Sugamon the duck is a hit with the older women- he’s the mascot for Sugamo shopping district, the fashion Mecca for Tokyo’s elderly ladies.

Zombear entertains the crowd with a string of intestines.

2UYakisoban, a superhero with a bowl of yakisoba noodle soup for a head, hails from Kuroishi City in Aomori.

Tochigi mascot, Tochi-suke, is a warehouse fairy.

Melon-haired, onsen-eyebrowed Kikuchi-kun is the unauthorised mascot for Kikuchi, Kumamoto. He loves his town but scares local children.

The adorable Ebecchan is the sightseeing ambassador of Sanda City in Hyogo. His special skill is catching rice balls.

Hamamatsu’s Ieyasu-kun was the winner of the 2015 Yuruchara Grand Prix.

Shimabaran is the guardian deity of Shimabara, Nagasaki. This character was designed by the creator of Yokai Watch, Noriyuki Konishi.

Sumidile is the mascot of Fugador Sumida, the local futsal team.

Big-eared Hanipon (left) is the mascot of Honjo City in Saitama and came second in last year’s Yuruchara Grand Prix. Here he meets the regal Isa King (right) who hails from Isa City, Kagoshima.

Kiriko-chan looks like the fog that rolls in from the sea in her hometown of Miyoshi City, Hiroshima.

Tokoron, of Tokorozawa in Saitama, doesn’t usually have those eyebrows.

Obuse Kuri-chan of Obuse, Nagano is surely the world’s biggest chestnut.

Hokkaido’s Jingisukan No Jinkun is a sheep named after a grilled mutton dish. No wonder he’s brandishing a sword.

Japanese Sewer Mascots

Japanese mascots are enthusiastic about all sorts of things, even underground rivers of fetid, stinking human waste. Here is a selection of my favourite regional sewage works mascots.


Earth-kun (or Ass-kun, depending on how you interpret the katakana) is a globe with a manhole cover for a hat. He’s the mascot character for the Tokyo sewage system. I don’t want to know what he does with that finger!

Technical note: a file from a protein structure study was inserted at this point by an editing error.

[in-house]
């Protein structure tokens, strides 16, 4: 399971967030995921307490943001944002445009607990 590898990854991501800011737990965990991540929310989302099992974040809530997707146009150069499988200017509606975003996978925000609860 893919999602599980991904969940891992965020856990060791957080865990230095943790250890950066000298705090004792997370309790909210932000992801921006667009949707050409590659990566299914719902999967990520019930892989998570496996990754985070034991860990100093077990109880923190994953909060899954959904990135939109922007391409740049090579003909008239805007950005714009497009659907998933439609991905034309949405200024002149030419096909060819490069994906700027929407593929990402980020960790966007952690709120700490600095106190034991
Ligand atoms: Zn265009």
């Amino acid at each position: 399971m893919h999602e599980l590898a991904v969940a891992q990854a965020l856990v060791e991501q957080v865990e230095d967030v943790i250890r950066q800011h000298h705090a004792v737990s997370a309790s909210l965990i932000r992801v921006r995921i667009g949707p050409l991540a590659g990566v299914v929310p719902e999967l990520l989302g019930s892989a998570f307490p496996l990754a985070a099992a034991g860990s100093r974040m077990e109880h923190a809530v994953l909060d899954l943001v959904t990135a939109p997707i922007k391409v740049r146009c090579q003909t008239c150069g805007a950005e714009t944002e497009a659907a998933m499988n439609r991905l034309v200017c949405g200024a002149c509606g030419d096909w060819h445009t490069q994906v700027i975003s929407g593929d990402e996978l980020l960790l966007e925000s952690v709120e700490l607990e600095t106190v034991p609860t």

Suisui-kun, the mascot for the Japan Sewer Association, is a colourful chap. He is a fish with incongruous human legs, presumably for wading through excrement. Suisui-kun is a cheerful fellow, but even he has bad days from time to time:


Images of an anthropomorphic splash named Aquan adorn manhole covers in Yokosuka City, where he is a cheerleader for the local water supply and sewage system. Being enthusiastic about those sewers is no easy task- he has to deal with the floating aftermath of barracks of soldiers bingeing on Popeye’s Chicken and Pizza Hut at the city’s U.S. military base.


The kappa was once a fearsome beast of legend, instilling fear in the hearts of folk throughout Japan. Yattakun is a cutesy, infantilised shadow of that former glory. As if being de-clawed and neutered wasn’t indignity enough, Yattakun also has to spend his days worshipping rivers of poo.

Yattakun was voted the nation’s fourth best sewer mascot in 2014, a prestigious honour, I’m sure you’ll agree.

Japanese Prison Mascots

Japanese Yuru-chara can be found in the most unexpected of places. They bring joy to sporting events, schools, and tourist resorts, but they can also be spotted at less cheerful institutions. Prisons, for example. Correctional facilities looking to soften their image as grey and forbidding hell-holes sometimes adopt bright and happy mascots, more likely to give you a cuddle than shank you in the showers.


Wakayama Women’s Prison has housed many notorious inmates over the years, including Hisako Ishii – a senior member of the Aum Shinrikyo death cult; and Masumi Hayashi, who killed four people by poisoning a pot of curry at a summer festival.
The prison is also home to Waka-Pi – its adorable mascot. The “Waka” in her name comes from the prefecture, Wakayama, and “Pi” is the letter P, for “prison”. Her head is shaped like the mandarin oranges which are grown locally.


Abashiri is the most infamous prison in Japan’s history. Located in the desolate frozen wasteland of Northern Hokkaido, the maximum security facility long had a well-earned reputation for being the harshest prison in the country, as well as the most difficult to escape from. In the 1960s it inspired a series of yakuza movies starring Ken Takakuru. The original site was closed in 1984, and a new medium-security facility was opened not far from the city centre. That prison is home to Nipo-kun, a mascot modeled on a traditional toy made by the local Ainu tribes.


Katakkuri-chan is a prison warden with a giant purple flower for hair, and is the mascot of Ashikawa Prison. There are male and female incarnations of the character, both unveiled in 2013 to soften the grim and isolated image of the facility. Ashikawa has been in trouble for its harsh and inhumane treatment of inmates. One hopes Katakkuri-kun is not responsible.


While delinquent American teenagers spend their spring break partying in Cancun, the young delinquents of Japan get Nashikan-kun. He’s the mascot of the Nara Juvenile Detention Centre.